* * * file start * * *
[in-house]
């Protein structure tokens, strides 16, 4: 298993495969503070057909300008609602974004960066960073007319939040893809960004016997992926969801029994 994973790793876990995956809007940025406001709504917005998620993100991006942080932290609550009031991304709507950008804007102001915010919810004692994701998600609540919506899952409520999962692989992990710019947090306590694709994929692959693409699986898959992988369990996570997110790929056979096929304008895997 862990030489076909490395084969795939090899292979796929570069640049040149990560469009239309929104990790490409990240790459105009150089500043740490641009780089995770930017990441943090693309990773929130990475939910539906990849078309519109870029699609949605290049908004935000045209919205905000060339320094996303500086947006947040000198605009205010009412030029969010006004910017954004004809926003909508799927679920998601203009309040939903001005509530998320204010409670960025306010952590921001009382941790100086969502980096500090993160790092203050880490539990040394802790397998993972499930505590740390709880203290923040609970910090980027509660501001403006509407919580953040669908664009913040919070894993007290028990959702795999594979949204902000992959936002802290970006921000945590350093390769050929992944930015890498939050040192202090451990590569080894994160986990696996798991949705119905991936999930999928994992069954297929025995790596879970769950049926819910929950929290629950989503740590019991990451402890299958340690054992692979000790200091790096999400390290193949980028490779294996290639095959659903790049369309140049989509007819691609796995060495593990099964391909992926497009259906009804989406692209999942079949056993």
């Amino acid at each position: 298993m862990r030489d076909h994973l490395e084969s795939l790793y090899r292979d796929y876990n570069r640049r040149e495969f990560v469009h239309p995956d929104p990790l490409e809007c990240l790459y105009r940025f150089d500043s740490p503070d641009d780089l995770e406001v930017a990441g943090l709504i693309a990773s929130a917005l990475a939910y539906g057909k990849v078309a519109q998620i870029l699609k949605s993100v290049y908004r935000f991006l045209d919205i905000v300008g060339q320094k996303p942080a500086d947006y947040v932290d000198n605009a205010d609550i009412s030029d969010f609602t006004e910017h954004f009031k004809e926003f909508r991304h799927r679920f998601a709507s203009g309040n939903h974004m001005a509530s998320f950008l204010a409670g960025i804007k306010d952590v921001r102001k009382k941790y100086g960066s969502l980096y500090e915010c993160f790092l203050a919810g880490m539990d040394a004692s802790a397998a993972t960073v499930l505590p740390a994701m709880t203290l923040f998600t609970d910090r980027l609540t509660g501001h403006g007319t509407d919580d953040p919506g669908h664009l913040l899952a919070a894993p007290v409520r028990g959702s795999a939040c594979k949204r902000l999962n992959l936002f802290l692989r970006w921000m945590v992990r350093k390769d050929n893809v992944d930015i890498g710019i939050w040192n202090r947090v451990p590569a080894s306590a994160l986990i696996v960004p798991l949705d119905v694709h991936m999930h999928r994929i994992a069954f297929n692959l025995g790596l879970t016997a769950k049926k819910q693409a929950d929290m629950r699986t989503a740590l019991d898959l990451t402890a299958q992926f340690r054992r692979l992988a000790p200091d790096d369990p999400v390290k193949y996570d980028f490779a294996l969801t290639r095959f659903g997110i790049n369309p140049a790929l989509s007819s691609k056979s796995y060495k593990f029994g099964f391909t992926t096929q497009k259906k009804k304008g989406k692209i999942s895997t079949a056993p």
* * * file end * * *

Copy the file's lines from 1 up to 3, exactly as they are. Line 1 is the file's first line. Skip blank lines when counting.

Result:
[in-house]
């Protein structure tokens, strides 16, 4: 298993495969503070057909300008609602974004960066960073007319939040893809960004016997992926969801029994 994973790793876990995956809007940025406001709504917005998620993100991006942080932290609550009031991304709507950008804007102001915010919810004692994701998600609540919506899952409520999962692989992990710019947090306590694709994929692959693409699986898959992988369990996570997110790929056979096929304008895997 862990030489076909490395084969795939090899292979796929570069640049040149990560469009239309929104990790490409990240790459105009150089500043740490641009780089995770930017990441943090693309990773929130990475939910539906990849078309519109870029699609949605290049908004935000045209919205905000060339320094996303500086947006947040000198605009205010009412030029969010006004910017954004004809926003909508799927679920998601203009309040939903001005509530998320204010409670960025306010952590921001009382941790100086969502980096500090993160790092203050880490539990040394802790397998993972499930505590740390709880203290923040609970910090980027509660501001403006509407919580953040669908664009913040919070894993007290028990959702795999594979949204902000992959936002802290970006921000945590350093390769050929992944930015890498939050040192202090451990590569080894994160986990696996798991949705119905991936999930999928994992069954297929025995790596879970769950049926819910929950929290629950989503740590019991990451402890299958340690054992692979000790200091790096999400390290193949980028490779294996290639095959659903790049369309140049989509007819691609796995060495593990099964391909992926497009259906009804989406692209999942079949056993």
């Amino acid at each position: 298993m862990r030489d076909h994973l490395e084969s795939l790793y090899r292979d796929y876990n570069r640049r040149e495969f990560v469009h239309p995956d929104p990790l490409e809007c990240l790459y105009r940025f150089d500043s740490p503070d641009d780089l995770e406001v930017a990441g943090l709504i693309a990773s929130a917005l990475a939910y539906g057909k990849v078309a519109q998620i870029l699609k949605s993100v290049y908004r935000f991006l045209d919205i905000v300008g060339q320094k996303p942080a500086d947006y947040v932290d000198n605009a205010d609550i009412s030029d969010f609602t006004e910017h954004f009031k004809e926003f909508r991304h799927r679920f998601a709507s203009g309040n939903h974004m001005a509530s998320f950008l204010a409670g960025i804007k306010d952590v921001r102001k009382k941790y100086g960066s969502l980096y500090e915010c993160f790092l203050a919810g880490m539990d040394a004692s802790a397998a993972t960073v499930l505590p740390a994701m709880t203290l923040f998600t609970d910090r980027l609540t509660g501001h403006g007319t509407d919580d953040p919506g669908h664009l913040l899952a919070a894993p007290v409520r028990g959702s795999a939040c594979k949204r902000l999962n992959l936002f802290l692989r970006w921000m945590v992990r350093k390769d050929n893809v992944d930015i890498g710019i939050w040192n202090r947090v451990p590569a080894s306590a994160l986990i696996v960004p798991l949705d119905v694709h991936m999930h999928r994929i994992a069954f297929n692959l025995g790596l879970t016997a769950k049926k819910q693409a929950d929290m629950r699986t989503a740590l019991d898959l990451t402890a299958q992926f340690r054992r692979l992988a000790p200091d790096d369990p999400v390290k193949y996570d980028f490779a294996l969801t290639r095959f659903g997110i790049n369309p140049a790929l989509s007819s691609k056979s796995y060495k593990f029994g099964f391909t992926t096929q497009k259906k009804k304008g989406k692209i999942s895997t079949a056993p």